Matthew: In the small town, you have the advantage of being able to potentially be a big fish in a small pond, and for me, it was a lot of trying to achieve academically and putting forth a lot of effort as it relates to academics. The same was true for my brother. The ironic twist to that is by the time we got into college, we were a little bit burnt out on the whole academic thing, and we both subsequently dropped out. I went to the University of Southern California and had enrolled in the entrepreneur program there. Ryan had went to Harvard and studied economics. We both [??] two years each and then joined forces on Inflection.
Andrew: Did you [??] business while you were in school?
Matthew: Yes. Not in high school, to be honest. I don’t have the background of someone who started the lemonade stand when he was seven and then started the next business and the next business. It really didn’t start for me until I graduated high school, but I did work very hard, and I think that work ethic was something that was really critical for starting my own business.
Andrew: What was the business that you started while you were in college, in USC?
Matthew: The very first business I started was essentially trying to be a shopping mall meets search engine for college products. It’s hard to explain now because I don’t even fully understand what I was thinking at the time. This was in 2002, 2003. It was my first introduction to real computer programming, software development, databases, HTML, all of those things. I was learning a lot along the way but only going an inch deep and a mile wide. Then the launch of that website was devastating. It took me six months. I put in every ounce of energy I had. I had skipped a lot of classes to stay back and build it and was really convinced it was going to work. When I launched it, no one came to the website [??] no one knew about it, and for some reason I had this conception of the Internet where, ‘If you build it, they will come.’ That’s simply not the case. Taught me a lot of really good lessons. One around launching quickly and getting feedback and [??] fast. Another around the importance of mapping and distribution and a traffic strategy to a product strategy.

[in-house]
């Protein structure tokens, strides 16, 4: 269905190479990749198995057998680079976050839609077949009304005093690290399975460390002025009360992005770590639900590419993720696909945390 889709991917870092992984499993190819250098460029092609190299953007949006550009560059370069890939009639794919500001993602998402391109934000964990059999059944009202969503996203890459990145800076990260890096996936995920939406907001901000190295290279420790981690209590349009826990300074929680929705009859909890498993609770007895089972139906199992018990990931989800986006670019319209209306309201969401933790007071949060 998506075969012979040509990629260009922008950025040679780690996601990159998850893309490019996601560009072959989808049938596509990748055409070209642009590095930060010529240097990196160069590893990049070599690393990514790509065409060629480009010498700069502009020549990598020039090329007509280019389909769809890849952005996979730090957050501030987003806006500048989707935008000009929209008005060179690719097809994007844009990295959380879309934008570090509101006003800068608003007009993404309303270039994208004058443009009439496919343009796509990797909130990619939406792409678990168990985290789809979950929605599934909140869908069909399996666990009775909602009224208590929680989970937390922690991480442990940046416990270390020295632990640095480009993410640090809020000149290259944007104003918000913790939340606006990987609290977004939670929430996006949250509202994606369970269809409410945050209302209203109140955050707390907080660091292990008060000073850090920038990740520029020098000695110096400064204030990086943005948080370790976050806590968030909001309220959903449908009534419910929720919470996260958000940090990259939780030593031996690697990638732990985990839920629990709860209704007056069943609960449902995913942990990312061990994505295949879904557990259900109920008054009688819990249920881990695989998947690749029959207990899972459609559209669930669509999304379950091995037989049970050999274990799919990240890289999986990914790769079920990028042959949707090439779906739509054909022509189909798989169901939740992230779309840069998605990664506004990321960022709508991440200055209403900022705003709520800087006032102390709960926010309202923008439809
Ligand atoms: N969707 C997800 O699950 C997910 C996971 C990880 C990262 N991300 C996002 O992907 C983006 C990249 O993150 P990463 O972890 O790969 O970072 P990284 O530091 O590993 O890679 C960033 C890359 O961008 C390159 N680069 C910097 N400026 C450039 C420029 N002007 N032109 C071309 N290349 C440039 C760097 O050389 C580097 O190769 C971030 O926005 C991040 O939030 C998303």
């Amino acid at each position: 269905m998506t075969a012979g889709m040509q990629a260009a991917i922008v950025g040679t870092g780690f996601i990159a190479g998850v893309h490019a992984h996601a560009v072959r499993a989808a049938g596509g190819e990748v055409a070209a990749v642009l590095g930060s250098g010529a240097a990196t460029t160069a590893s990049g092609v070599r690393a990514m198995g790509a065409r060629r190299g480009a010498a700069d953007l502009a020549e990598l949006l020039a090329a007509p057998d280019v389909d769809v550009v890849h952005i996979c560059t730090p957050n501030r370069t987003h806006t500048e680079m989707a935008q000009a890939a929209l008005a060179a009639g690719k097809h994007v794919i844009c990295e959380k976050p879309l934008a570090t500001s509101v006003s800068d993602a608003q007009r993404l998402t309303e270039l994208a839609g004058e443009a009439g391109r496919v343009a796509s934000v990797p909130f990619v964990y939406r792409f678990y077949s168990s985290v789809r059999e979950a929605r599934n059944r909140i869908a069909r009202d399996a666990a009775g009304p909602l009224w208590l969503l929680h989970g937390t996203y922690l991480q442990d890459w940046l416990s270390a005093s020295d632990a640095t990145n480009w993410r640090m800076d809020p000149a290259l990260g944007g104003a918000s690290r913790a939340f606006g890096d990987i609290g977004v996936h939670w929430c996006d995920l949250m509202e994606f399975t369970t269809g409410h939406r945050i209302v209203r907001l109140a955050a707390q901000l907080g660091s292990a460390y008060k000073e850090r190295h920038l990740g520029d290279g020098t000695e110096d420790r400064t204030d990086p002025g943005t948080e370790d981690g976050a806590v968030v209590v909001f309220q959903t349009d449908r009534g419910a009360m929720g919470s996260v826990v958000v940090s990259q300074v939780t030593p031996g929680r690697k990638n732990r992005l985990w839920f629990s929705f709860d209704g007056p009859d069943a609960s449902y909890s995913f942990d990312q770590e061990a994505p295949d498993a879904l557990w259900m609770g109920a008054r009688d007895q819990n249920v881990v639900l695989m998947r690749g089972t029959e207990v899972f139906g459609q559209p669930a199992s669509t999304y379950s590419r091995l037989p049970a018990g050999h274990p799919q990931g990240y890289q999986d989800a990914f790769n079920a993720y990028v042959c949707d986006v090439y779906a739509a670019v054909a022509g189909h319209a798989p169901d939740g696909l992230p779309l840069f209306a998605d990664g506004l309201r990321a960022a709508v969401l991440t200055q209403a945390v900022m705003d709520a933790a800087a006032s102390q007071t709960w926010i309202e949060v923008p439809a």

Andrew: What does that mean?
Matthew: Know where your users are going to come from, or at least have a very specific plan of how you’re going to be able to get users before you build a site. Even if that plan is word of mouth, it’s certainly better than the plan I had, which was I just expected everyone to show up at the doorstep.
Andrew: You’re saying while you’re planning what the product should do, you should also be planning what the distribution would be, how you’re going to get customers. Do they need to be connected directly? Do you feel that the distribution needs to be an integral, inherent part of the product? Or can they be two separate activities that are just thought of together?
Matthew: I do. I think that too often, entrepreneurs separate them. Then they think of, you build a product and then you do the sales and marketing. I just don’t think that that necessarily represents the most effective paradigm for internet businesses. Say, for example, you’re going to build some sort of new messaging service and it’s going to be free. Well, maybe your plan is that everyone that receives a message from this messaging service would then learn about it and go sign up that way and so it will spread virally because different (?) people will message people.
Andrew: I see.
Matthew: Whether it’s a viral loop that’s built into your product. An advertising-based model, word of mouth or whether it’s an offline model, where you’re going to go out and find the users and customers through offline channels, the point is to have a plan because you’re only going to be successful insofar as you attract users. Finding users is one of the most common reasons that companies or start-ups or websites or products fail. They build something cool or interesting from a technology perspective, but don’t have that clear path for its profitable distribution. For us, with Archives, it was the search engines. It was very clear that people were looking for genealogy information on Google, on Yahoo, on Bing and therefore we could advertise on the search engine. It was pretty simple, but effective.
Andrew: I see. There, you did have it right. In college, did you eventually have to shut this business down? Or did it just kind of stay there and languish so that you never had to accept that this was a setback and a failure?
Matthew: I did have to shut it down, but shutting it down really didn’t mean anything to anyone but me.
Andrew: I see.